We took a 4×4 road off the main road of Santa Fe to Cerro Redondo (between Montanuela and the Community of Tute Abajo).  The dirt road was in good condition, and while we definitely needed 4×4, it was easily passible.  The road connected to the road to Cerro Tute, and we looped back down to Santa Fe.  Total time: 1.5 hrs.

I would love to come up with a tour that goes along this route – sunset horseback ride anyone?  While I still maintain that the normal route to Cerro Tute is not that great (not what you should do if you only have a couple days in the area) – this route is.  And is a great short alternative.

Cerro el Sapo

Cele and Rafael on Cerro Redondo


Cerro Mariposa, Santa Fe Veraguas

I’ve always been intrigued by Cerro Mariposa.  It’s one of the two mountains that make up the western arm of Santa Fe National Park; it’s mentioned by birders and scientists, as a refuge for species, but it’s not that popular with tourists because it’s hard to access. Unlike Cerro Tute, where you have farms and a 4×4 road to the top, Cerro Mariposa is a six hour round trip hike on a footpath some of the year (and with a machete the rest of the year) in mud and rainforest to reach the peak – and a guide is a must.

We recently had a group of more adventurous guests make it up there, and I’ve asked Edgar, the guide, to guest write a post:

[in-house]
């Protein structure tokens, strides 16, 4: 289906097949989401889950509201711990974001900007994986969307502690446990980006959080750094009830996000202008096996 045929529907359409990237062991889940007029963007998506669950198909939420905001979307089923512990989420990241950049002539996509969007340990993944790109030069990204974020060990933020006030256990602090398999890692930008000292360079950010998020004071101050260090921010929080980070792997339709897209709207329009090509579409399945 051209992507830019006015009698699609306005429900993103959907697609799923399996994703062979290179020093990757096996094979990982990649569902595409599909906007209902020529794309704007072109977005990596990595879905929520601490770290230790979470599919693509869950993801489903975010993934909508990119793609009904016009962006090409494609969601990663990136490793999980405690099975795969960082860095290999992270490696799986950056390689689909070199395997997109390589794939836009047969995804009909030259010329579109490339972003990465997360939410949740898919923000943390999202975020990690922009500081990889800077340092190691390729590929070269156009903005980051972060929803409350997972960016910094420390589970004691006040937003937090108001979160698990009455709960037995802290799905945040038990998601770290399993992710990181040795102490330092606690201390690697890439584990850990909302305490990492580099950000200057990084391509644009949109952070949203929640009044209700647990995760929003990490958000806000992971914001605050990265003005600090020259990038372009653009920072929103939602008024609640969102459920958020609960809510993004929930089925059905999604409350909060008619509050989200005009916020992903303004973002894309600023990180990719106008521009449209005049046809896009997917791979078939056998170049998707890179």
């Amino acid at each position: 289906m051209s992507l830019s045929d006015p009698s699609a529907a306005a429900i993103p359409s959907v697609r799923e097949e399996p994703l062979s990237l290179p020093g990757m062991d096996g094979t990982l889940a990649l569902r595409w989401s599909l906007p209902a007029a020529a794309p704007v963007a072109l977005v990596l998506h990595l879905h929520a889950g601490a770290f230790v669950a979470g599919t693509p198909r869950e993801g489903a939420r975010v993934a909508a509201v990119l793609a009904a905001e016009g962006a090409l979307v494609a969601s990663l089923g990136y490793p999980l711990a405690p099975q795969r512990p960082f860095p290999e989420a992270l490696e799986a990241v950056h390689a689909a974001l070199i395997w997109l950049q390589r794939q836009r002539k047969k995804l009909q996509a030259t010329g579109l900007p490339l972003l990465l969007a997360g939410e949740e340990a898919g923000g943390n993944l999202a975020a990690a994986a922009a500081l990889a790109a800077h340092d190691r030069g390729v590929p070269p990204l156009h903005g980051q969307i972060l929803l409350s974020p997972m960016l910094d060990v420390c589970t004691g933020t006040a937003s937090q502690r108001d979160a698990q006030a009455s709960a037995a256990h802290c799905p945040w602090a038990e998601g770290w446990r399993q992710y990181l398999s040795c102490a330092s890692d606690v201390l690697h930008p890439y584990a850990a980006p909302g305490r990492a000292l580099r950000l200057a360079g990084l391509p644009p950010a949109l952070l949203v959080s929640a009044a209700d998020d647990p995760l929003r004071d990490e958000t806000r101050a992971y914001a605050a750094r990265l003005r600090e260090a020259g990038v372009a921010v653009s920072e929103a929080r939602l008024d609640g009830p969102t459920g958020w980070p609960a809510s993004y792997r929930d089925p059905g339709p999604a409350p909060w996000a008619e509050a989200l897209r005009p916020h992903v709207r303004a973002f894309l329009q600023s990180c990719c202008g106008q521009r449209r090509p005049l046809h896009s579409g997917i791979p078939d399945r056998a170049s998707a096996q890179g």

Just the Facts

Elevation: 1,424m

Location: Western Arm, Santa Fe National Park

Type of Vegetation: Rainforest

Hike Duration: 6hrs Round Trip

Ascending Cerro Mariposa

Sunrise through the forest ascending Cerro Mariposa in Veraguas
Sunrise through the forest ascending Cerro Mariposa in Veraguas

It was 7AM, March 15, 2016 when the group of explorers, Josepus, Oliver and Edgar (me, the guide), prepared to set off on the hike to Cerro Mariposa, located in Santa Fe National Park, at an altitude of 1,424m.  We spent 20 minutes driving from Coffee Mountain Inn to where we began the hike in Alto de Piedra.   We began our hike accompanied by the songs of diverse bird species. And we weren’t alone.  100 meters from where we began, we spotted Jaguar and Ocelot tracks and soon came across a Trogon (Trogon aurantiiventris) very close to the trail.  600 meters later we found one of the Jaguar monitoring stations that use trigger cameras to capture night life with a motion sensor (take a look at other work of  AMIPARQUE (Amigos del Parque Nacional Santa Fe)).  I showed them some previous fotos that had been taken by the cameras.  We could also hear Keel-billed Toucans and a Great curassow (Crax rubra).

Calathea species along trail: Cerro Mariposa, Santa Fe, Veraguas
Calathea species along trail: Cerro Mariposa, Santa Fe, Veraguas

In the midst of the forest, we saw many different plants with flowers like the newly recognized species of Calathea (Calathea galdameciana), endemic to the area and discovered by scholarship student through Smithsonian Tropical Reseach Institute (STRI).  Orchids, bromiliads, mosses, ferns, athurium and philodendrons were plentiful.